As 3D printing adoption grows and additive manufacturers seek out specialized production niches, is there still a place for prototyping and product development services? Makelab co-owner and CEO Christina Perla is betting yes.
“We like to think of the 3D printing service market as very similar to the paper printing market,” she says. “Although almost everyone has a paper printer at home, it doesn’t mean that they want to print presentation material on it. It doesn’t mean they’re going to get everything from that one printer.”
Just as office supply stores and shipping providers fill the need for professional paper printing services, Perla sees Makelab bridging a gap left between designers/inventors and their products. With just eight staff members and two types of polymer 3D printers, Makelab produces prototypes, display fixtures, appearance models and more from its downtown Brooklyn facility. But the company’s defining feature is an emphasis on service to provide product development outsourcing “that doesn’t feel like outsourcing.” Perla and her co-owner and fiancé Manny Mota are uniquely suited to lead Makelab in this goal: They were once its customers themselves.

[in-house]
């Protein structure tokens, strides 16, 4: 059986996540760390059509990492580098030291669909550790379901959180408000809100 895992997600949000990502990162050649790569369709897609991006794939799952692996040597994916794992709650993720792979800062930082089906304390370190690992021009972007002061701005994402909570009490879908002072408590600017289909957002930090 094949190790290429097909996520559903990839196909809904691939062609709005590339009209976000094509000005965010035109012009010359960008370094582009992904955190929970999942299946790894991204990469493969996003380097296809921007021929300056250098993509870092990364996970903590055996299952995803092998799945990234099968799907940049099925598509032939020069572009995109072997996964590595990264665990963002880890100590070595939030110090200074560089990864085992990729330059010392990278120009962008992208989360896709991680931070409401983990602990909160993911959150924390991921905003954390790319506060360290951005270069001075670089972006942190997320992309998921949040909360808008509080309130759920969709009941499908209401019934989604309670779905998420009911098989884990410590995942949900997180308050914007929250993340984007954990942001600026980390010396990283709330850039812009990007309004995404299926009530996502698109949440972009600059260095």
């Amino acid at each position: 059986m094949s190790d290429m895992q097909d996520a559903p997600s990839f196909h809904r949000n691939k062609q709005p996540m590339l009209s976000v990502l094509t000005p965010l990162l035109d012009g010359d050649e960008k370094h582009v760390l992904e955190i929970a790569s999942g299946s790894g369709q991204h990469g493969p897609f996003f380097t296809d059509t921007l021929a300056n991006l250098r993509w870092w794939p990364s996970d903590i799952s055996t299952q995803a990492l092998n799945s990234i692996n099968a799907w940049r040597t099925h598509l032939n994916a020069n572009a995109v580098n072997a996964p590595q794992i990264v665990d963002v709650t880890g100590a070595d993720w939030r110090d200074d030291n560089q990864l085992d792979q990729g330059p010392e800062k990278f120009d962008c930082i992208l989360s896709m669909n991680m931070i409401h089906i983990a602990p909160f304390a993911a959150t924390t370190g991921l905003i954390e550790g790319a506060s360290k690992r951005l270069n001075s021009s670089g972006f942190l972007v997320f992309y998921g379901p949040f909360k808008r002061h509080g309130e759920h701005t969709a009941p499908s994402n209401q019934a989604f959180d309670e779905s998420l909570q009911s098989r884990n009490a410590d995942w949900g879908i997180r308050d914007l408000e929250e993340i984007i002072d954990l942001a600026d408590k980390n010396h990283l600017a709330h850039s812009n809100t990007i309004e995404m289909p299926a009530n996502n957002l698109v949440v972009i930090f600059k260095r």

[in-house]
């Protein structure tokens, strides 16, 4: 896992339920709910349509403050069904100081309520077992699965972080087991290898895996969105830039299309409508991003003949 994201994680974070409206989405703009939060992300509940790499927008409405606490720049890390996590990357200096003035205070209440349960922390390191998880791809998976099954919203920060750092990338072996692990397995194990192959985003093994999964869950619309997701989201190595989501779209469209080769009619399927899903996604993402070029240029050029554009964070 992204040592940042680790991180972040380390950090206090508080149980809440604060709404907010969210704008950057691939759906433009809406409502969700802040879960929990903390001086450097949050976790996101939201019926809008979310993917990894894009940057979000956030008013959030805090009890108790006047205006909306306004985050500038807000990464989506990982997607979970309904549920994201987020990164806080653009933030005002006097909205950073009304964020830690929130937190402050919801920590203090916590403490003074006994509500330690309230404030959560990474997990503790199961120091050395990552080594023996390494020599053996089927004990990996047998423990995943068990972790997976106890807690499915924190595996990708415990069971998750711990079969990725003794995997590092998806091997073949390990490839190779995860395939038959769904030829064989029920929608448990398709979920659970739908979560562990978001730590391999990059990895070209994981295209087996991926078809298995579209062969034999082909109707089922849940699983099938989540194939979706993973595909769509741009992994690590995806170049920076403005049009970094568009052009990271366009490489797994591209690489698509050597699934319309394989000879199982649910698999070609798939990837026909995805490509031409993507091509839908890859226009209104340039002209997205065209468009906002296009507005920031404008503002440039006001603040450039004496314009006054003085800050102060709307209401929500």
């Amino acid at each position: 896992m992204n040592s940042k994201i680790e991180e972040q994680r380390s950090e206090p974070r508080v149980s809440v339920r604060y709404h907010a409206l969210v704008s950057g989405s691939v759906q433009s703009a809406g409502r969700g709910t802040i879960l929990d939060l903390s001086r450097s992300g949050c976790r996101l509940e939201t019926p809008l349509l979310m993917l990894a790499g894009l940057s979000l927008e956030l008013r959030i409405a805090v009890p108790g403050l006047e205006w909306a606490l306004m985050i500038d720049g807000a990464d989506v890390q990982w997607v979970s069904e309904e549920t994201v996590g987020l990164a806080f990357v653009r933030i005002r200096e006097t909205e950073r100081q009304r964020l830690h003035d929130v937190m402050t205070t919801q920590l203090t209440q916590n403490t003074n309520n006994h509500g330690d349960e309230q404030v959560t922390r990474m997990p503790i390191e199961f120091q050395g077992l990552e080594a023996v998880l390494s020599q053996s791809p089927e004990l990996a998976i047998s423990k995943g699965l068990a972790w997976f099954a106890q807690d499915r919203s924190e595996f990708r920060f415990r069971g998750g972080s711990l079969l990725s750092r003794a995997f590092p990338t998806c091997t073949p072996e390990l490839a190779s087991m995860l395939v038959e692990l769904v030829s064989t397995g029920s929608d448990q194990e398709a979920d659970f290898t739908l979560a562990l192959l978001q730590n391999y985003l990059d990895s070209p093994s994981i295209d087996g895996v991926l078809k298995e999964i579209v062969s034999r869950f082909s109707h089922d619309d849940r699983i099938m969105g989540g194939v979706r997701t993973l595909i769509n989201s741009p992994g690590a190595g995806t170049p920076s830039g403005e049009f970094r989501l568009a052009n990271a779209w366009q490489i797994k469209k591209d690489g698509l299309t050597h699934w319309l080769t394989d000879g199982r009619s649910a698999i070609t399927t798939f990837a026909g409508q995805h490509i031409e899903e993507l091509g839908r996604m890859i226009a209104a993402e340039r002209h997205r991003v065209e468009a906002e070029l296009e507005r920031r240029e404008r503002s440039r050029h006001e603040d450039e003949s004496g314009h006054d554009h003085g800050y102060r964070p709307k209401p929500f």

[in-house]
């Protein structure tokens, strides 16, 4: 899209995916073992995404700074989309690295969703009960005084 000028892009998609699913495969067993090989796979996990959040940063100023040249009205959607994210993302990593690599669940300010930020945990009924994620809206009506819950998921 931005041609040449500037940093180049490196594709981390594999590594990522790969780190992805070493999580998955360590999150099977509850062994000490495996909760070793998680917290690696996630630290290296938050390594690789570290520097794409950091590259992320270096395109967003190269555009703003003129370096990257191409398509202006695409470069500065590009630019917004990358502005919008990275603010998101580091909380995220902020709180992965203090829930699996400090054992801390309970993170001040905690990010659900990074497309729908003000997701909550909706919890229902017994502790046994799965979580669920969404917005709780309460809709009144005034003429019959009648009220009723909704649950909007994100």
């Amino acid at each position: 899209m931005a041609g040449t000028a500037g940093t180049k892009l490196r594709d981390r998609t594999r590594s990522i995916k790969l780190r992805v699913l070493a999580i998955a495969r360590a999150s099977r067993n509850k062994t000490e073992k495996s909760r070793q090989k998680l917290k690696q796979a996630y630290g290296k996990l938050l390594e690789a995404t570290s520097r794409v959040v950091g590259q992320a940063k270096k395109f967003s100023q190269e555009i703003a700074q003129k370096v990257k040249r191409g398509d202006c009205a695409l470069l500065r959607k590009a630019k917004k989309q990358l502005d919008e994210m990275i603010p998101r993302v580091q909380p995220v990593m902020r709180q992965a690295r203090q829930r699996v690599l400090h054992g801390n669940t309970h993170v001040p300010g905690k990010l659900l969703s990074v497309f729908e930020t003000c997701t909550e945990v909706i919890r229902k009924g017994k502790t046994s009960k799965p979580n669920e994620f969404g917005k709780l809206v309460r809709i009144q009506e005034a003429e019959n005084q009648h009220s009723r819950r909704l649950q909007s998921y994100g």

Outsourced Product Development by and for Designers
Perla’s educational background is in industrial design, and she previously worked as a designer for several NYC firms before striking out as a product development freelancer with Mota. While she’d been exposed to 3D printing in her past jobs, it wasn’t until she began to need prototypes for her own clients that she truly began to explore the technology. She found a local 3D printing service provider in the Bushwick neighborhood of Brooklyn and became a regular client as well as a friend of the owner. When he decided to move abroad in 2017, he sold the company to Perla and Mota.
Christina Perla has used her industrial design background to grow Makelab into a reliable service for other designers needing prototypes and product development work. Photos: Makelab
In a flash, they went from being the firm’s key clients to being its owners. Perla and Mota’s focus shifted to helping other designers get the services and prototypes they needed, informed by their own experiences as product developers. “We are industrial designers, and we know the workflows in and out because we’ve done it,” Perla says. “Being a customer of our own product first has helped us find our niche.”
The business that Perla and Mota took over in April 2017 comprised 10 different polymer 3D printers, all from different manufacturers. In the last three years, they have changed the company name to Makelab, moved the equipment twice, and set about streamlining the operations. Today Makelab uses just two 3D printing platforms: Prusa i3 MK3s for fused filament fabrication (FFF) and Formlabs Form2 for stereolithography. This curated fleet is simpler to manage and maintain, and the two 3D printing processes are able to handle almost all of Makelab’s work. (On occasion jobs are batched out to partners if other technologies are needed.)